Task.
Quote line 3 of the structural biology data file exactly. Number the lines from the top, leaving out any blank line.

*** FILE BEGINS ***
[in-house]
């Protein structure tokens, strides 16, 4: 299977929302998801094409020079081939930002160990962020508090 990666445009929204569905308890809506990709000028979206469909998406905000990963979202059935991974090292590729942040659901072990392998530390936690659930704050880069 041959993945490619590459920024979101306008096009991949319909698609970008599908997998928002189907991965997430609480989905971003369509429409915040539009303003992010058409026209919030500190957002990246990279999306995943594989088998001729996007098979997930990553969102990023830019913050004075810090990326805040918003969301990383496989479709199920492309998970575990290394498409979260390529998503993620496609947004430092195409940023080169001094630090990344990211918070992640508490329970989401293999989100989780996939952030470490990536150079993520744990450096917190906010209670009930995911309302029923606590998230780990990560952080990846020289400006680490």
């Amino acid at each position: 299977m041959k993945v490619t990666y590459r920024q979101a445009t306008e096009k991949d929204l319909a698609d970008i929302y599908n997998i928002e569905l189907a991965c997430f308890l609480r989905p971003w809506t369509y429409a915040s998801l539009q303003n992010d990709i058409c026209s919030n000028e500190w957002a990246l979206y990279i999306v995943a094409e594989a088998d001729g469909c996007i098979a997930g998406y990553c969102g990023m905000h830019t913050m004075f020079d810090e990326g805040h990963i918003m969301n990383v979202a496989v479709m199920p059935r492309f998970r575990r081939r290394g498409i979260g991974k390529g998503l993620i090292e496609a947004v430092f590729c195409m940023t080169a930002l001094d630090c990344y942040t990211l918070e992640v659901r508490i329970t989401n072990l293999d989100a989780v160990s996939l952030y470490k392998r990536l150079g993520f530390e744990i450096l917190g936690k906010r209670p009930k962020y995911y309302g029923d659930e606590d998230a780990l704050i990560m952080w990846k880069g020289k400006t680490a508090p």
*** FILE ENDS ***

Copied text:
């Amino acid at each position: 299977m041959k993945v490619t990666y590459r920024q979101a445009t306008e096009k991949d929204l319909a698609d970008i929302y599908n997998i928002e569905l189907a991965c997430f308890l609480r989905p971003w809506t369509y429409a915040s998801l539009q303003n992010d990709i058409c026209s919030n000028e500190w957002a990246l979206y990279i999306v995943a094409e594989a088998d001729g469909c996007i098979a997930g998406y990553c969102g990023m905000h830019t913050m004075f020079d810090e990326g805040h990963i918003m969301n990383v979202a496989v479709m199920p059935r492309f998970r575990r081939r290394g498409i979260g991974k390529g998503l993620i090292e496609a947004v430092f590729c195409m940023t080169a930002l001094d630090c990344y942040t990211l918070e992640v659901r508490i329970t989401n072990l293999d989100a989780v160990s996939l952030y470490k392998r990536l150079g993520f530390e744990i450096l917190g936690k906010r209670p009930k962020y995911y309302g029923d659930e606590d998230a780990l704050i990560m952080w990846k880069g020289k400006t680490a508090p």